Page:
The Senate agreed Wednesday to give federal regulators clear authority to override state objections to the siting of liquefied natural gas (search) import facilities, rejecting a proposal that would have allowed governors to block a project because of public health or environmental concerns.

Supporters for increased federal authority over LNG import facilities argued that the country will require huge increases of natural gas imports in coming years and that state-imposed roadblocks could hamstring needed import projects. They argued states will continue to have a say in siting decisions because of various local and state requirements for local permits.

The Senate rejected, 52-45, a proposed amendment to a sweeping energy bill that would have allowed governors to veto a final LNG siting decision by the Federal Energy Regulatory Commission. The Senate was expected to finish the energy bill this week.

The chamber was also taking up a proposal to require automakers to increase their vehicles' fuel economy and another amendment that would address climate change by requiring industry to reduce heat-trapping "greenhouse" pollution.

Both proposals are opposed by the White House and were viewed as unlikely to be approved.

The Senate made clear on Tuesday its support for President Bush's climate policies that rely solely on voluntary industry efforts to curtail the growth of greenhouse emissions. By a 66-29 vote, the Senate endorsed a climate policy that increases government support for developing new technologies to reduce greenhouse emissions and avoids the imposition of mandatory emission caps.

The LNG siting issue raised concerns from many senators from coastal states where dozens of import facilities are being proposed.

"States must have a role in siting LNG facilities in order to protect the welfare of their citizens," argued Sen. Dianne Feinstein, D-Calif., whose state has been the focus of a legal fight over authority of FERC to approve an LNG terminal in Long Beach despite state objections.

The energy bill includes a provision clarifying that FERC has the "exclusive" authority to make a final decision on an LNG import facility.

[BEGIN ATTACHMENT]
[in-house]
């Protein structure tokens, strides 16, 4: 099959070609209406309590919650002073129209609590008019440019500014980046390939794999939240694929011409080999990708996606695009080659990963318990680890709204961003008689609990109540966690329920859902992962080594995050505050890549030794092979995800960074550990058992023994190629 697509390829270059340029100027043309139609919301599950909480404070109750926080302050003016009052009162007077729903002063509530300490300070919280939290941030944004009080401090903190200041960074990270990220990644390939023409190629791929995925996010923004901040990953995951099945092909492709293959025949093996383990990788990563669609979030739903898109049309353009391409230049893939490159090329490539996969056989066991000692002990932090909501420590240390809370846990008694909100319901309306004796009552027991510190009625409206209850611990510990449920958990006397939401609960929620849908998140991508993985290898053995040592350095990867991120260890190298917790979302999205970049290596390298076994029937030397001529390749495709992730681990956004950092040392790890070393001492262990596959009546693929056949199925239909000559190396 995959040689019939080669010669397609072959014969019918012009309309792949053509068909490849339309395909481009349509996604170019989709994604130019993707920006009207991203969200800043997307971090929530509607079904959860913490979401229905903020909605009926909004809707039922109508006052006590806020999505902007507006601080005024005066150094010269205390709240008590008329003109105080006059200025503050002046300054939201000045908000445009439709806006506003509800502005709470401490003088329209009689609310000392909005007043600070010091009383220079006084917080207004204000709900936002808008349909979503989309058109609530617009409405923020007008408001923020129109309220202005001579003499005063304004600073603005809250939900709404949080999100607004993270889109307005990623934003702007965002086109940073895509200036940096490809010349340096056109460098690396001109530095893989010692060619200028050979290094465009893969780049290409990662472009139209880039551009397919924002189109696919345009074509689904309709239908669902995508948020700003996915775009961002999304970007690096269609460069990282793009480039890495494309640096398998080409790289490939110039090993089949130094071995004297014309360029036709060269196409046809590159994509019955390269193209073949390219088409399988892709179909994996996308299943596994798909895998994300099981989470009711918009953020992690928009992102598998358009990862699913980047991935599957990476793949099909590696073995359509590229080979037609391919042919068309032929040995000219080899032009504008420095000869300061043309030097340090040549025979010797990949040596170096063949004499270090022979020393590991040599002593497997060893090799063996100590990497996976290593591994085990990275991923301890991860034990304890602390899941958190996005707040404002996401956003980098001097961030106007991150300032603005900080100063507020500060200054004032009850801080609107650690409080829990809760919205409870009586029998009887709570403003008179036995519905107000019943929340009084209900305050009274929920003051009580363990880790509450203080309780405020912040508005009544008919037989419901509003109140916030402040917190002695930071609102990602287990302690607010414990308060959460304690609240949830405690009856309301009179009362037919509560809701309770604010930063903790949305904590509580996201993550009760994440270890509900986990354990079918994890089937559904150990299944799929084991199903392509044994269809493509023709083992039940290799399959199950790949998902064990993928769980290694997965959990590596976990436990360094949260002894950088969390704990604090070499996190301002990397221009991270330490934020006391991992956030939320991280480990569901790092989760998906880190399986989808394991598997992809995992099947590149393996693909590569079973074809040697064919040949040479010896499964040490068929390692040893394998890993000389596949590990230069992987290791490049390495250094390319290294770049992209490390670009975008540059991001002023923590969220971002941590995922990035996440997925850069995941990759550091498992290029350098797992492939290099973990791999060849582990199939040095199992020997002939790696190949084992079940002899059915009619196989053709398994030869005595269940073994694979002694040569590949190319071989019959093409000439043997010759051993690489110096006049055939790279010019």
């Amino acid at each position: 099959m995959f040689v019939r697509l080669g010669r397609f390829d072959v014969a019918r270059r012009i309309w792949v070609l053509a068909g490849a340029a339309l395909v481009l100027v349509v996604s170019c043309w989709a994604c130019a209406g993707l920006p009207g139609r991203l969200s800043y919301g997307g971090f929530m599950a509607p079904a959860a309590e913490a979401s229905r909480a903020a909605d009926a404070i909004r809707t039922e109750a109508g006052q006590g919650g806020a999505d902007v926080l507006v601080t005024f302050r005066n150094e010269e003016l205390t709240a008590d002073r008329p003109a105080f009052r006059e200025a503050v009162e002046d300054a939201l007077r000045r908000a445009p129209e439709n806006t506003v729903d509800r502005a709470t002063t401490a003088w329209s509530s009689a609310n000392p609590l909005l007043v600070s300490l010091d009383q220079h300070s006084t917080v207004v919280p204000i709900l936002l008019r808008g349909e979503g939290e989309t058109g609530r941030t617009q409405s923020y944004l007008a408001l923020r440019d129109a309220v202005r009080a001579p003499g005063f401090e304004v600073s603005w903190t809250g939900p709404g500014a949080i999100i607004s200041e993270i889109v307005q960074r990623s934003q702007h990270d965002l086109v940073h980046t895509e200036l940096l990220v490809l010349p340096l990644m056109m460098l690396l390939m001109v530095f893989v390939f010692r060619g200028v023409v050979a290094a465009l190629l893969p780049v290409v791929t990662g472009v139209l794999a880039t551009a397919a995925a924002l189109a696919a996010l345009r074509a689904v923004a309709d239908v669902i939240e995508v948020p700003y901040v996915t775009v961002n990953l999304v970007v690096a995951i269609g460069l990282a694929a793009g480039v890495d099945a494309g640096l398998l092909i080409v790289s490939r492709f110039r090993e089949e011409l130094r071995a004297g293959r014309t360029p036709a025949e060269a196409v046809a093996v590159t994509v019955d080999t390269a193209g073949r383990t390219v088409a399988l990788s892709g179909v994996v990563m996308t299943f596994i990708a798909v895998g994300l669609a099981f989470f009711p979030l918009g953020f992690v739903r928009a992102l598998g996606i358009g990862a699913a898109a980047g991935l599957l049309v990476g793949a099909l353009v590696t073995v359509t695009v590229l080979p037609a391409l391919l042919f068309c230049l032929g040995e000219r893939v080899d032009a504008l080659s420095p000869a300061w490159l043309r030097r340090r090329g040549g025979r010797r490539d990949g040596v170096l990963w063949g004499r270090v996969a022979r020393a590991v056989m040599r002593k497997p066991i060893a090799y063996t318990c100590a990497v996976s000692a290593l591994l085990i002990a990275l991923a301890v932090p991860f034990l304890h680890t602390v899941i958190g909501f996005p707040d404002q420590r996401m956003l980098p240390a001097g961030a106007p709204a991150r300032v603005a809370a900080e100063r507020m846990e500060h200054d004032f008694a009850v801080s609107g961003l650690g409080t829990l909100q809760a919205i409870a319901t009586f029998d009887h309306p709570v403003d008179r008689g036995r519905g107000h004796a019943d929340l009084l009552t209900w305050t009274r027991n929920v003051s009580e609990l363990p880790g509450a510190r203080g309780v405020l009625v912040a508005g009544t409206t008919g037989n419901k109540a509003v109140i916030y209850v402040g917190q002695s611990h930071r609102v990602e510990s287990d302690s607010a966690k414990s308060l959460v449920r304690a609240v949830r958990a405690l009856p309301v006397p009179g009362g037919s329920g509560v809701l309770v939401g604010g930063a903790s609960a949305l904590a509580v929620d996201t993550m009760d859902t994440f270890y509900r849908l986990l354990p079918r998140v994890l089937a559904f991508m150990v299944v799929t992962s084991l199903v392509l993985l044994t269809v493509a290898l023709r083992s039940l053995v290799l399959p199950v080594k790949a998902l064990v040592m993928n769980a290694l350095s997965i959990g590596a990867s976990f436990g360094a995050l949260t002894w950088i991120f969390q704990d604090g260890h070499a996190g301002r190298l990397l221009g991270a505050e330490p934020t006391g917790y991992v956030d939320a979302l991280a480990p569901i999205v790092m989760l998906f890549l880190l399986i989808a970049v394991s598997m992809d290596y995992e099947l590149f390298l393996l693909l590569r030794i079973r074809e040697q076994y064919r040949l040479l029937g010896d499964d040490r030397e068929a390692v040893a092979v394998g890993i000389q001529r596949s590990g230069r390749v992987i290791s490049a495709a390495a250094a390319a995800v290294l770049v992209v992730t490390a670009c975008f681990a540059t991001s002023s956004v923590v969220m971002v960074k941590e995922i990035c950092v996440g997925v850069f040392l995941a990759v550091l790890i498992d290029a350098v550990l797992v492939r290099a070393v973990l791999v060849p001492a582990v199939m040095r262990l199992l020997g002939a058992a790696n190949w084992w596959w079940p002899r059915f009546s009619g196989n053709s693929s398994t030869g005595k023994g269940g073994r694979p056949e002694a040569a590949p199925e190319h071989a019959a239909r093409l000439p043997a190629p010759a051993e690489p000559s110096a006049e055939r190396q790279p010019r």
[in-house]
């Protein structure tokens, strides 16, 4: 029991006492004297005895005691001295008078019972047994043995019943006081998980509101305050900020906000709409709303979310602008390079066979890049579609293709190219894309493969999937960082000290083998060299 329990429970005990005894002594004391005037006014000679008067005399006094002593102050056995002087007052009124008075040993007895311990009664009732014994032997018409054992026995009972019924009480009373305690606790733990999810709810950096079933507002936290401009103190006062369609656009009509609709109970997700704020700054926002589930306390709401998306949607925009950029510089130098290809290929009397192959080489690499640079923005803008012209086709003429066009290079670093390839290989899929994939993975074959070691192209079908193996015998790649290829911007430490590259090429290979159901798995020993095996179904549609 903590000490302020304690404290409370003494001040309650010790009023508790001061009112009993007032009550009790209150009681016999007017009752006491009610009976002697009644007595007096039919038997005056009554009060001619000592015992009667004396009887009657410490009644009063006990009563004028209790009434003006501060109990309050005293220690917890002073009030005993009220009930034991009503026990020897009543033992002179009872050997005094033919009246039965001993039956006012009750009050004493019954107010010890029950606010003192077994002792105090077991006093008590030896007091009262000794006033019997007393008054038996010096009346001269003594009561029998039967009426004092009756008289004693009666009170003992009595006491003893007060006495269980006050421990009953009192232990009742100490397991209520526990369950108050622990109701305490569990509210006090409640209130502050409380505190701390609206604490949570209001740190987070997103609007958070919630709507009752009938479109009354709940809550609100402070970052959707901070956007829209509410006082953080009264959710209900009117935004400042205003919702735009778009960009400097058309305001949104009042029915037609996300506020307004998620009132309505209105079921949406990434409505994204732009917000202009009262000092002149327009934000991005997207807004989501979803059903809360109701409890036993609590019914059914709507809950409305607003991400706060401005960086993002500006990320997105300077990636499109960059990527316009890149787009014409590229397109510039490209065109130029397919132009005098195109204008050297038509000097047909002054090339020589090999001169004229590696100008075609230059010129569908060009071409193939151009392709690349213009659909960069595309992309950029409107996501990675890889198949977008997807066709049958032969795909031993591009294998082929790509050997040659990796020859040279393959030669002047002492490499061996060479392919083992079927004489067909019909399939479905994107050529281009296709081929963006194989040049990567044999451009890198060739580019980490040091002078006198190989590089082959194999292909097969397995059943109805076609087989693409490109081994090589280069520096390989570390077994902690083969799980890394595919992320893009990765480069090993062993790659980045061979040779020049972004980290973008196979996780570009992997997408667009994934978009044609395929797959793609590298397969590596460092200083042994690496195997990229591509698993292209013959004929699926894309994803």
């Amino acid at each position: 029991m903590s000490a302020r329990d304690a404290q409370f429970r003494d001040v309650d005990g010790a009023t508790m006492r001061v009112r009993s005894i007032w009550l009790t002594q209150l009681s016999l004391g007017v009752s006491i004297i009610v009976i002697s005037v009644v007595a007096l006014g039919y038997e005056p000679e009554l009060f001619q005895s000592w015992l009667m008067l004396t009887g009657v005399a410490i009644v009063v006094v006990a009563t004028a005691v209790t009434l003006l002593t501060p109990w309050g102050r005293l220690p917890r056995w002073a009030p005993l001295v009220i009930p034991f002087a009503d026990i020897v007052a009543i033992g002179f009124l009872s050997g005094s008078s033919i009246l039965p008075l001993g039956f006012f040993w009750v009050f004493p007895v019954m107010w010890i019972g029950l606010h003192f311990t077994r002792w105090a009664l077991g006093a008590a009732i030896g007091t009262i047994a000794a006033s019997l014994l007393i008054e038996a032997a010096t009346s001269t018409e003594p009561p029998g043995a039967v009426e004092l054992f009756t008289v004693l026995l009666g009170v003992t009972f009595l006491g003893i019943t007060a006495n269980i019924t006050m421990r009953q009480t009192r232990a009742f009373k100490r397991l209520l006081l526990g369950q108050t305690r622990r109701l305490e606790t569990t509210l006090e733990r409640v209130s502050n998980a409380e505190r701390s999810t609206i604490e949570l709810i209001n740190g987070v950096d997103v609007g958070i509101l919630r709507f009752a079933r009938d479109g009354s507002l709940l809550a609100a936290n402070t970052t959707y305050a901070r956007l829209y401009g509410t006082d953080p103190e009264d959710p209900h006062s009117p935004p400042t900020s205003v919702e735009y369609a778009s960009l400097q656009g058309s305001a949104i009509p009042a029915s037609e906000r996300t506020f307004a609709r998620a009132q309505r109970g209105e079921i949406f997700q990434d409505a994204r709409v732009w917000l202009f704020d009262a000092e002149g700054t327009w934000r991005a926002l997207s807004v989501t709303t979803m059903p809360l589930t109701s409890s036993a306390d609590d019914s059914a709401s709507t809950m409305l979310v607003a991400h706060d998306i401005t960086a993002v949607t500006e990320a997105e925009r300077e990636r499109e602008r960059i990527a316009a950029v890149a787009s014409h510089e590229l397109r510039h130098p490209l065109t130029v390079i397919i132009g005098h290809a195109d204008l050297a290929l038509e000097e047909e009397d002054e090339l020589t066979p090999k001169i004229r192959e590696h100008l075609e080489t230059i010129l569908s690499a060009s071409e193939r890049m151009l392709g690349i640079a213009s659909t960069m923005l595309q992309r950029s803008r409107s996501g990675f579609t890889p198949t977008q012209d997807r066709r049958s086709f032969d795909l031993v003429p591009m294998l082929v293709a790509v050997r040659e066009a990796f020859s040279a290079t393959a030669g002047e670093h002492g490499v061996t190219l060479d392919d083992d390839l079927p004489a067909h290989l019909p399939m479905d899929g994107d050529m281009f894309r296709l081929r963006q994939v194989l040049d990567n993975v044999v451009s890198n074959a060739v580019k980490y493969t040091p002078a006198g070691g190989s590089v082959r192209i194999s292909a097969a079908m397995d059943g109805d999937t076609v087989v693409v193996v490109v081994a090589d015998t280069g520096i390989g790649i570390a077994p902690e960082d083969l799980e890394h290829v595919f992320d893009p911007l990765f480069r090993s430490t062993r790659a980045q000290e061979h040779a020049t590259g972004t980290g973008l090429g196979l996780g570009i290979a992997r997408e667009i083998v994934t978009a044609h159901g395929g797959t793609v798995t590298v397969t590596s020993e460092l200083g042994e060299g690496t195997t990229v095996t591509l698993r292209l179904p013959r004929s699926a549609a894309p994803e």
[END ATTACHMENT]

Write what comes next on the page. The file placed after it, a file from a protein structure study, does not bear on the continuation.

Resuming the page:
"Any governor that wants to participate ... has ample opportunity to do that," maintained Sen. Pete Domenici, R-N.M., adding that there were "a myriad" of zoning, environmental and other permits that a project still must obtain.

But he said that the country is dependent on natural gas and will need a growing amount of LNG imports to meet demand. "The country can't wait around and say we'll wait until this matter is litigated to see how many governors will say no until we find one that will say yes," said Domenici.

A growing number of coastal states, especially in heavily populated areas of the Northeast and West, have raised concerns over siting LNG sites because of the potential for a spill or possible terrorist attack against a site or incoming LNG tanker.

A report last year by the Sandia federal lab concluded terrorists could tear one or more holes in a tanker that would release LNG and create an intense fire capable of causing significant property damage and serious burns as far as a mile away.

"We're not talking about the siting a neighborhood ballpark or a Wal-Mart," said Sen. Olympia Snowe, R-Maine, where communities have rejected several LNG projects. "It's a state rights issue, plain and simple."

There are four LNG import facilities currently operating in Massachusetts, Maryland, Georgia and Louisiana. More than 40 additional facilities have been proposed, including some in heavily populated areas where the projects have generated strong local and state objections.

While currently LNG accounts for only about 3 percent of U.S. natural gas use, the Energy Department estimates the market share will grow to more than 20 percent by 2025 because of a decline in domestic natural gas supplies.

LNG is natural gas that is cooled to minus-260 degrees Fahrenheit to liquid form so it can be shipped on a specially designed tanker. At an import facility that liquid is stored in tanks before being gradually warmed and returned to a gaseous state and shipped through conventional pipelines.